There is an overabundance of travel blogs. It’s true. And because readers have a limited amount of time to engage with blogs, there must be something unique about yours to captivate readers. One of the key elements of blogging is to find your own, distinctive writing voice.
An author’s writing voice has many ingredients, such as writing style, tone, syntax and humor.
However, at its heart, writing voice is a reflection of an individual’s singular lens of viewing the world.
The journey to find your blog voice can be a difficult one. I started my blog, Running with Elands, soon after I received all of my Peace Corps clearances. When I sat down to write my first few posts, I felt stymied by my lack of experience blogging. What did people who were reading Peace Corps blogs want to hear about? Was a kitschy title more important or rich cultural detail? I took a break from writing and researched the Peace Corps Blog It Home winners for inspiration. I pored over their topics, stories, blog design and photos for inspiration.
I decided to keep my writing light and somewhat whimsical. My posts were often banal, sugar-coating my Peace Corps South Africa experience. I was too concerned with how my posts might be received to do the hard work of translating my lived reality into words. Sometimes, I began to break out of that habit. I found myself grappling with more serious issues in my village, making my formerly light tone seem inappropriate. I slowed down to blogging once a month. My posts became near novellas and dealt with more somber topics—my identity crisis, the living trauma of apartheid’s after-effects and the struggles for basic necessities.
However, neither end of that spectrum really captured my voice. I had my first real break-through in finding my authentic voice when I wrote my post “Romanticizing Peace Corps,” where I shared my struggles as a volunteer and the Peace Corps experience not living up to my inflated expectations. I initially wrote it as a way to process my emotions without any intention for it to become a blog post, but as I talked with other volunteers, I realized it was an emotional experience that many volunteers could relate to.
I still struggle with my blog voice. It can be easy to let the noise of so many other (sometimes better) travel blogs drown out your ability to write authentically, but it’s worth the struggle for me. I suspect that like most travel, the journey is more important than the destination. As I continue to fight for my own voice, I’ve found the following tips helpful.
Reacquaint yourself with your voice
Read over journal entries, texts, emails, letters, and other writing to close friends and family. Observe your writing style. What is your sense of humor like? Do you tend to aggrandize tales, or are you more factual? Do you prefer to relate events through photos or text? Copy down any key phrases that you use often or would like to use again. Try to develop a list of three key traits you notice about your voice. For example, I love to use puns, alliteration, and references to TV shows/movies; I tend to exaggerate; and I typically focus more on content than on description.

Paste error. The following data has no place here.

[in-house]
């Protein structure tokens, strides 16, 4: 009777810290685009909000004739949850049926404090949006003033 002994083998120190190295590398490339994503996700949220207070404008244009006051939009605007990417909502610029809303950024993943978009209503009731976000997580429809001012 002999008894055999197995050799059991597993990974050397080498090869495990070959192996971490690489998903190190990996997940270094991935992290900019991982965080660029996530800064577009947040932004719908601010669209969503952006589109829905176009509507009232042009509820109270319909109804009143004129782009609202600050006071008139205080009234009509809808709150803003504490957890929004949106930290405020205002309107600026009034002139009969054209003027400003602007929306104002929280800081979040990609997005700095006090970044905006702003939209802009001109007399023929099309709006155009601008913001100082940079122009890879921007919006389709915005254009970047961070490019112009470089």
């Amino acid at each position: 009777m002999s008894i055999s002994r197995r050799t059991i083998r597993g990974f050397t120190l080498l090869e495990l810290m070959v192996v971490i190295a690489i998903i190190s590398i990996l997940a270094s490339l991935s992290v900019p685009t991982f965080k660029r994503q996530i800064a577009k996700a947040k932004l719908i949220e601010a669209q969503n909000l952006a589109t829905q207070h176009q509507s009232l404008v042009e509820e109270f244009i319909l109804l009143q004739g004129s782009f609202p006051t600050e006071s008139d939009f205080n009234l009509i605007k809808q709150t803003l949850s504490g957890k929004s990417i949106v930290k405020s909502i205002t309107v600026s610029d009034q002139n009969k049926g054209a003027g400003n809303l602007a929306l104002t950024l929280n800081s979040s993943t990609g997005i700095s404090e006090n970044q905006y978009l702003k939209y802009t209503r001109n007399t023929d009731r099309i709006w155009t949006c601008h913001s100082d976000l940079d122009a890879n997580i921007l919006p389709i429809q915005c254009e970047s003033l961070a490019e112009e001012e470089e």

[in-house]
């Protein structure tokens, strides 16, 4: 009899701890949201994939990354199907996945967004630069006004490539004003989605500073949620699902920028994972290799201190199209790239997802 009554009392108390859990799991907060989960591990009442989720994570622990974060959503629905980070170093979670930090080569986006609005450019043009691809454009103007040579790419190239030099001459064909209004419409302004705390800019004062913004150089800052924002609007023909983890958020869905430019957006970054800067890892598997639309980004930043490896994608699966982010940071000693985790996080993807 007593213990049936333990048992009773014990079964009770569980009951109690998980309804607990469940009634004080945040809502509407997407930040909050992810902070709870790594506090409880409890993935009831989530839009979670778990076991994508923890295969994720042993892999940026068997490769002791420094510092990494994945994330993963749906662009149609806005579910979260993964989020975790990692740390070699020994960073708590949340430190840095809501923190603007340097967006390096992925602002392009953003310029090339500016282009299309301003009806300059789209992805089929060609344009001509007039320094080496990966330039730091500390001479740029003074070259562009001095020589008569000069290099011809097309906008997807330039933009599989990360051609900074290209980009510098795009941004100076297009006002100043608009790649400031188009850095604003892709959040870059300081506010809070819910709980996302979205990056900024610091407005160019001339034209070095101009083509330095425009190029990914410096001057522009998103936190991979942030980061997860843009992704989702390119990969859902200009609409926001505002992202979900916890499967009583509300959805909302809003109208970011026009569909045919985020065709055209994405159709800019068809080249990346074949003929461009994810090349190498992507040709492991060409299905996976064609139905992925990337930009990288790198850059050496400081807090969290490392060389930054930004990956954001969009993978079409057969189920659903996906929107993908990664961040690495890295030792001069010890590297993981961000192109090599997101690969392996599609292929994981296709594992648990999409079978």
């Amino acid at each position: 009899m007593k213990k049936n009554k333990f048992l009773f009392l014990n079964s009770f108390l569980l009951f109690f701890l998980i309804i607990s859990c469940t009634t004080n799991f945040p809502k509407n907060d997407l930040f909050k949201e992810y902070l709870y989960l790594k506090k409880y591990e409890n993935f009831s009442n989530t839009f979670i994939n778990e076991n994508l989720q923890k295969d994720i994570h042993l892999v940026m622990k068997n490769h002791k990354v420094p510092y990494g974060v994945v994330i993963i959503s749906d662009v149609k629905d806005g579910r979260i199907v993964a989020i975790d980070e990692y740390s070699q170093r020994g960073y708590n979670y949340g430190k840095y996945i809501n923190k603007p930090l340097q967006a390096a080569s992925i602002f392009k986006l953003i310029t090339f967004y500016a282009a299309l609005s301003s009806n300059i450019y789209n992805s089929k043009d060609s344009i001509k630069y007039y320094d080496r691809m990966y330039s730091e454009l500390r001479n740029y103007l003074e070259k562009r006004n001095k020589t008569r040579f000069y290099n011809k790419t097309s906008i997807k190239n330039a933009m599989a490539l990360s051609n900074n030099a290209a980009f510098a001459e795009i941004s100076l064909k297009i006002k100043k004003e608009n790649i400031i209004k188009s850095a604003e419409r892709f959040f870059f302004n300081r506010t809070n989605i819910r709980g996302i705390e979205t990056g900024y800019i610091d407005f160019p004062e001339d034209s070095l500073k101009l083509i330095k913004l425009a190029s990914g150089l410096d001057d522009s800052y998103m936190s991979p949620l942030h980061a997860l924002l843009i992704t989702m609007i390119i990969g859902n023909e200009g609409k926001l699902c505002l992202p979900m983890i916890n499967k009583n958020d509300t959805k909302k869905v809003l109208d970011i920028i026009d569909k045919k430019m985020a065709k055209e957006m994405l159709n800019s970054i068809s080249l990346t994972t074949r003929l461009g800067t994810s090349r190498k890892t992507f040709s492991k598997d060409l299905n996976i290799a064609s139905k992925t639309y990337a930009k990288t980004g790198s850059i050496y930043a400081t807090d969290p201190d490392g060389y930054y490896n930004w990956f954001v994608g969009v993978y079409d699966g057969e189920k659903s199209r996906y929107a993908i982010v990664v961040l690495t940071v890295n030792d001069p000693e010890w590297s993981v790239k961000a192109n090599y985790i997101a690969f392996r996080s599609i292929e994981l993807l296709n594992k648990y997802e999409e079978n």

If you still don’t feel you have a clear picture of your voice, try this exercise. Pick a location during a time when other people will be there. Take a mental snapshot of what is going on around you, then translate that snapshot onto the page. What about that moment was important to you? Are you more focused on describing the physical attributes of the world around you? On the actions that are occurring? Do you use many metaphors? Are you
spending more time describing the moment itself or on other moments from your life that it reminds you of?
Build in time to edit your post for authenticity
I’ve discovered that when I give myself a day between the draft and published version, I am able to come back to my post refreshed and energized. I re-read each draft and, where possible, inject more of my voice. It can be helpful to look at the list from the previous tip next to your draft and also to use the next tip, reading your post out loud. Sometimes you may even need to take a break from posting for a while to get back into the rhythm.
Read your post out loud
This process can help to identify where your writing may have become stilted. It can also help to talk through some of your post ideas out loud before you write. Take advantage of the fact that nearly every phone has a voice recording app to capture your uninhibited thoughts. Sometimes, I like to pretend that I’m relating a story to one of my best friends.
Write as though you’re the only one who will read it
Itching to write a blog post about the comings and goings beneath the giant oak tree in your village but holding back because it might be boring to readers? Write it. Want to use an obscure reference? Do it. Focus on what you’re passionate about in your writing, and write the way you want to. Loving what you’re writing will inspire that same love in other people, and it will give you the motivation to continue blogging.
Try exercising your creativity in other mediums
Much like exercising your physical muscles, your creativity often benefits from cross-training. This month, I decided to sign up for NaNoWriMo, a creative writing challenge. Flexing my creative muscles in a different way has given me a renewed sense of love for writing and of the importance of my own unique voice. I also enjoy journaling, coloring, reading and listening to music as ways to stoke the flames of inspiration.
What are tips and tricks that you’ve used to find and encourage your blogging voice? Share them
below in the comments!
Lindsay Kuhn is a Peace Corps volunteer in South Africa, where she works as a Community HIV/Outreach
Project Volunteer and blogs at https://runningwithelands.wordpress.com.